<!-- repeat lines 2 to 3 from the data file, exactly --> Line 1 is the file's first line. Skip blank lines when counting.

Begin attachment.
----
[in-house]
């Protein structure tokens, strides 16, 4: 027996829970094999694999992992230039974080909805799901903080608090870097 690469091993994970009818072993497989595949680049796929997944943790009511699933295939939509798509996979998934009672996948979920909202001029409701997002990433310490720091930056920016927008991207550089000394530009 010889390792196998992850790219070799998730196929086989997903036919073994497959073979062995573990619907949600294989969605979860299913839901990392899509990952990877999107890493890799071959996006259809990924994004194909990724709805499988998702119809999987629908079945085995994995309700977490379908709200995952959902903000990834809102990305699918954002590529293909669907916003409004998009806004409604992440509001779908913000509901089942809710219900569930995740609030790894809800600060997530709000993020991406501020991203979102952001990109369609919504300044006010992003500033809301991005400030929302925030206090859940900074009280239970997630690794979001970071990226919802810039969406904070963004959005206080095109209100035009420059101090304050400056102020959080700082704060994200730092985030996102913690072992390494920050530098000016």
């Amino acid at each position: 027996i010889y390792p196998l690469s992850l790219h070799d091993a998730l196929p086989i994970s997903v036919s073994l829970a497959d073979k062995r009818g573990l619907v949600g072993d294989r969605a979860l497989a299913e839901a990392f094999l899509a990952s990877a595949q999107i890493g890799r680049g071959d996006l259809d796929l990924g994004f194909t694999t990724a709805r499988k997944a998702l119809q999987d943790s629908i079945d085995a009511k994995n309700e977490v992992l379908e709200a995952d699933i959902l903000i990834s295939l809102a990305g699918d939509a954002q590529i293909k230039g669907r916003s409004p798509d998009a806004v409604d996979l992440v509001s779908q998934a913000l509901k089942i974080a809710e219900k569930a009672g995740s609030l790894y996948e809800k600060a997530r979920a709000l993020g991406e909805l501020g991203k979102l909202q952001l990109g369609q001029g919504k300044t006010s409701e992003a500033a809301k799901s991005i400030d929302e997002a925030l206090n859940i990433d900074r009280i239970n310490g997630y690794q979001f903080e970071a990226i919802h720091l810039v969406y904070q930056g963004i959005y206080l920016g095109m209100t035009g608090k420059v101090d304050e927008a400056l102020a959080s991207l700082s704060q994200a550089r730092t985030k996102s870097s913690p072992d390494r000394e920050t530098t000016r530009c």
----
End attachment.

């Protein structure tokens, strides 16, 4: 027996829970094999694999992992230039974080909805799901903080608090870097 690469091993994970009818072993497989595949680049796929997944943790009511699933295939939509798509996979998934009672996948979920909202001029409701997002990433310490720091930056920016927008991207550089000394530009 010889390792196998992850790219070799998730196929086989997903036919073994497959073979062995573990619907949600294989969605979860299913839901990392899509990952990877999107890493890799071959996006259809990924994004194909990724709805499988998702119809999987629908079945085995994995309700977490379908709200995952959902903000990834809102990305699918954002590529293909669907916003409004998009806004409604992440509001779908913000509901089942809710219900569930995740609030790894809800600060997530709000993020991406501020991203979102952001990109369609919504300044006010992003500033809301991005400030929302925030206090859940900074009280239970997630690794979001970071990226919802810039969406904070963004959005206080095109209100035009420059101090304050400056102020959080700082704060994200730092985030996102913690072992390494920050530098000016």
């Amino acid at each position: 027996i010889y390792p196998l690469s992850l790219h070799d091993a998730l196929p086989i994970s997903v036919s073994l829970a497959d073979k062995r009818g573990l619907v949600g072993d294989r969605a979860l497989a299913e839901a990392f094999l899509a990952s990877a595949q999107i890493g890799r680049g071959d996006l259809d796929l990924g994004f194909t694999t990724a709805r499988k997944a998702l119809q999987d943790s629908i079945d085995a009511k994995n309700e977490v992992l379908e709200a995952d699933i959902l903000i990834s295939l809102a990305g699918d939509a954002q590529i293909k230039g669907r916003s409004p798509d998009a806004v409604d996979l992440v509001s779908q998934a913000l509901k089942i974080a809710e219900k569930a009672g995740s609030l790894y996948e809800k600060a997530r979920a709000l993020g991406e909805l501020g991203k979102l909202q952001l990109g369609q001029g919504k300044t006010s409701e992003a500033a809301k799901s991005i400030d929302e997002a925030l206090n859940i990433d900074r009280i239970n310490g997630y690794q979001f903080e970071a990226i919802h720091l810039v969406y904070q930056g963004i959005y206080l920016g095109m209100t035009g608090k420059v101090d304050e927008a400056l102020a959080s991207l700082s704060q994200a550089r730092t985030k996102s870097s913690p072992d390494r000394e920050t530098t000016r530009c």